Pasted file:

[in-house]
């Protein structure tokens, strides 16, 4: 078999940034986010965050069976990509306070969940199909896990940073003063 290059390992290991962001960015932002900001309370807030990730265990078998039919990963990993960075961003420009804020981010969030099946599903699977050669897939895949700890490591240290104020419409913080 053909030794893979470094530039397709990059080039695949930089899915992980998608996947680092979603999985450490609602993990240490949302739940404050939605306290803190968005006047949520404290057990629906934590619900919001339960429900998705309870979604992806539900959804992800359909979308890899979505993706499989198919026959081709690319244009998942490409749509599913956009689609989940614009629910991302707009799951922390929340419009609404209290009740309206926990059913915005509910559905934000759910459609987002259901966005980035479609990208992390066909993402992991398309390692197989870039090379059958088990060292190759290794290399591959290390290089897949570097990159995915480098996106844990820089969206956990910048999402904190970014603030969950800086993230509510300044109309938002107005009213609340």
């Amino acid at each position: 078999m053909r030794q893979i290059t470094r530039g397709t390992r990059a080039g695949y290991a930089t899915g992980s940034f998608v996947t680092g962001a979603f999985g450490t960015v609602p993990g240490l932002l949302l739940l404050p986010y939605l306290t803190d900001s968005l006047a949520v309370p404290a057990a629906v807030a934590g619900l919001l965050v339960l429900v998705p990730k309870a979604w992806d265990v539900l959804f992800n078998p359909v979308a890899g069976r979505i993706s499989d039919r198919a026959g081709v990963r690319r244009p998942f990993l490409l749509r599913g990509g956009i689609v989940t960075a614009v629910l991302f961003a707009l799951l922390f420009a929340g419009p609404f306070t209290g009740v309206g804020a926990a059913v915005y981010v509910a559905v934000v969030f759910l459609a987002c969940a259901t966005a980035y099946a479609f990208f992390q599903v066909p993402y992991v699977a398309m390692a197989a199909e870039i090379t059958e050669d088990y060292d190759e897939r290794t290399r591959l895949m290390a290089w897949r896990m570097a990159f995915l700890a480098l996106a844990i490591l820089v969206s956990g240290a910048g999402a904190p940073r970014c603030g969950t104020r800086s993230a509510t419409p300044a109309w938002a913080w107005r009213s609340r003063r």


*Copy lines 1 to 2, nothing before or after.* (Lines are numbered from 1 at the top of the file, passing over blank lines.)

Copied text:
[in-house]
């Protein structure tokens, strides 16, 4: 078999940034986010965050069976990509306070969940199909896990940073003063 290059390992290991962001960015932002900001309370807030990730265990078998039919990963990993960075961003420009804020981010969030099946599903699977050669897939895949700890490591240290104020419409913080 053909030794893979470094530039397709990059080039695949930089899915992980998608996947680092979603999985450490609602993990240490949302739940404050939605306290803190968005006047949520404290057990629906934590619900919001339960429900998705309870979604992806539900959804992800359909979308890899979505993706499989198919026959081709690319244009998942490409749509599913956009689609989940614009629910991302707009799951922390929340419009609404209290009740309206926990059913915005509910559905934000759910459609987002259901966005980035479609990208992390066909993402992991398309390692197989870039090379059958088990060292190759290794290399591959290390290089897949570097990159995915480098996106844990820089969206956990910048999402904190970014603030969950800086993230509510300044109309938002107005009213609340």